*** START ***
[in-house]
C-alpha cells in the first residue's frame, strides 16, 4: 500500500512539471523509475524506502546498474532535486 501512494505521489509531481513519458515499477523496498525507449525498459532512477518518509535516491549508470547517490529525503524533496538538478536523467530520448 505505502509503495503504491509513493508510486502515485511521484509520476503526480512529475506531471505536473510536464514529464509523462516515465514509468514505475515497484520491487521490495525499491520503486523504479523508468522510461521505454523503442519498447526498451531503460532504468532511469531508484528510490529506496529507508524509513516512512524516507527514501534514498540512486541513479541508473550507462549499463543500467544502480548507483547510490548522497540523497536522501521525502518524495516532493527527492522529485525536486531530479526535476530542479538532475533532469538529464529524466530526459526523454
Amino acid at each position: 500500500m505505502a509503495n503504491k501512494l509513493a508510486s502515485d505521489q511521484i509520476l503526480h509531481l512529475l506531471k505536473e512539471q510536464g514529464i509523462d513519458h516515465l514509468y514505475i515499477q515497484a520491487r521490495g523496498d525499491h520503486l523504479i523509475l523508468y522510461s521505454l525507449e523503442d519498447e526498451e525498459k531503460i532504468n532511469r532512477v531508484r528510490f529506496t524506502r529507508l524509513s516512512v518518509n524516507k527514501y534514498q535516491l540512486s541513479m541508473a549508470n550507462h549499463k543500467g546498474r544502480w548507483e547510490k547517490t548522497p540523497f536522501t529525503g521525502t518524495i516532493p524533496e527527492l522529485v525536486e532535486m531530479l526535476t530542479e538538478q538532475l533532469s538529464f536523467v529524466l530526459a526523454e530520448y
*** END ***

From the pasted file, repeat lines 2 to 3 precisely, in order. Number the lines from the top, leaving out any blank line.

C-alpha cells in the first residue's frame, strides 16, 4: 500500500512539471523509475524506502546498474532535486 501512494505521489509531481513519458515499477523496498525507449525498459532512477518518509535516491549508470547517490529525503524533496538538478536523467530520448 505505502509503495503504491509513493508510486502515485511521484509520476503526480512529475506531471505536473510536464514529464509523462516515465514509468514505475515497484520491487521490495525499491520503486523504479523508468522510461521505454523503442519498447526498451531503460532504468532511469531508484528510490529506496529507508524509513516512512524516507527514501534514498540512486541513479541508473550507462549499463543500467544502480548507483547510490548522497540523497536522501521525502518524495516532493527527492522529485525536486531530479526535476530542479538532475533532469538529464529524466530526459526523454
Amino acid at each position: 500500500m505505502a509503495n503504491k501512494l509513493a508510486s502515485d505521489q511521484i509520476l503526480h509531481l512529475l506531471k505536473e512539471q510536464g514529464i509523462d513519458h516515465l514509468y514505475i515499477q515497484a520491487r521490495g523496498d525499491h520503486l523504479i523509475l523508468y522510461s521505454l525507449e523503442d519498447e526498451e525498459k531503460i532504468n532511469r532512477v531508484r528510490f529506496t524506502r529507508l524509513s516512512v518518509n524516507k527514501y534514498q535516491l540512486s541513479m541508473a549508470n550507462h549499463k543500467g546498474r544502480w548507483e547510490k547517490t548522497p540523497f536522501t529525503g521525502t518524495i516532493p524533496e527527492l522529485v525536486e532535486m531530479l526535476t530542479e538538478q538532475l533532469s538529464f536523467v529524466l530526459a526523454e530520448y